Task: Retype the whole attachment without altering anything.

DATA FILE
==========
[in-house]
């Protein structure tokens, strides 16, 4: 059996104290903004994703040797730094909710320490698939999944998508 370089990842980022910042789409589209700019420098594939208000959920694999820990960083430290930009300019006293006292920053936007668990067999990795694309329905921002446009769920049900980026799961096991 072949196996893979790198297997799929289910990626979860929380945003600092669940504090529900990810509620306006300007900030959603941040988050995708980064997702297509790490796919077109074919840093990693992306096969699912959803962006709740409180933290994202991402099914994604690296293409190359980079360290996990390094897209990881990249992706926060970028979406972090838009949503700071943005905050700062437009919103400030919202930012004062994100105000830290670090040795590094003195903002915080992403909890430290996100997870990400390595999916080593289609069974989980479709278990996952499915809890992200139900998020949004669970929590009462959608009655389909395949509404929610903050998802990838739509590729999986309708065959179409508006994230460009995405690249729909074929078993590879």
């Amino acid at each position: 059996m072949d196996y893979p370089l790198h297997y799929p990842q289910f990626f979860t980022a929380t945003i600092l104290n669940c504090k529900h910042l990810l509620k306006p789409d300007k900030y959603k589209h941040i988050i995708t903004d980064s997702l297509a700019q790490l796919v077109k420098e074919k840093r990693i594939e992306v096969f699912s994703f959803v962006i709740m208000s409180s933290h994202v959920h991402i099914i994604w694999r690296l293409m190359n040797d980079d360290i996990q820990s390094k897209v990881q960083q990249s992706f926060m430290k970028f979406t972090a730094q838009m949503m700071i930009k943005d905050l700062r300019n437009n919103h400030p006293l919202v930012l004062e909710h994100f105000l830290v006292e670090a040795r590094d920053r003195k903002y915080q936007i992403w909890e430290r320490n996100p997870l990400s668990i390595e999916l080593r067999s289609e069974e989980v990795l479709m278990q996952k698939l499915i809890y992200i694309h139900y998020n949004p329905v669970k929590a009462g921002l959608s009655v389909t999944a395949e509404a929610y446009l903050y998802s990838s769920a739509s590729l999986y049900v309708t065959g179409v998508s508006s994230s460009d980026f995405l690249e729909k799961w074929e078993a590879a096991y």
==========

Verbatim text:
[in-house]
């Protein structure tokens, strides 16, 4: 059996104290903004994703040797730094909710320490698939999944998508 370089990842980022910042789409589209700019420098594939208000959920694999820990960083430290930009300019006293006292920053936007668990067999990795694309329905921002446009769920049900980026799961096991 072949196996893979790198297997799929289910990626979860929380945003600092669940504090529900990810509620306006300007900030959603941040988050995708980064997702297509790490796919077109074919840093990693992306096969699912959803962006709740409180933290994202991402099914994604690296293409190359980079360290996990390094897209990881990249992706926060970028979406972090838009949503700071943005905050700062437009919103400030919202930012004062994100105000830290670090040795590094003195903002915080992403909890430290996100997870990400390595999916080593289609069974989980479709278990996952499915809890992200139900998020949004669970929590009462959608009655389909395949509404929610903050998802990838739509590729999986309708065959179409508006994230460009995405690249729909074929078993590879």
């Amino acid at each position: 059996m072949d196996y893979p370089l790198h297997y799929p990842q289910f990626f979860t980022a929380t945003i600092l104290n669940c504090k529900h910042l990810l509620k306006p789409d300007k900030y959603k589209h941040i988050i995708t903004d980064s997702l297509a700019q790490l796919v077109k420098e074919k840093r990693i594939e992306v096969f699912s994703f959803v962006i709740m208000s409180s933290h994202v959920h991402i099914i994604w694999r690296l293409m190359n040797d980079d360290i996990q820990s390094k897209v990881q960083q990249s992706f926060m430290k970028f979406t972090a730094q838009m949503m700071i930009k943005d905050l700062r300019n437009n919103h400030p006293l919202v930012l004062e909710h994100f105000l830290v006292e670090a040795r590094d920053r003195k903002y915080q936007i992403w909890e430290r320490n996100p997870l990400s668990i390595e999916l080593r067999s289609e069974e989980v990795l479709m278990q996952k698939l499915i809890y992200i694309h139900y998020n949004p329905v669970k929590a009462g921002l959608s009655v389909t999944a395949e509404a929610y446009l903050y998802s990838s769920a739509s590729l999986y049900v309708t065959g179409v998508s508006s994230s460009d980026f995405l690249e729909k799961w074929e078993a590879a096991y």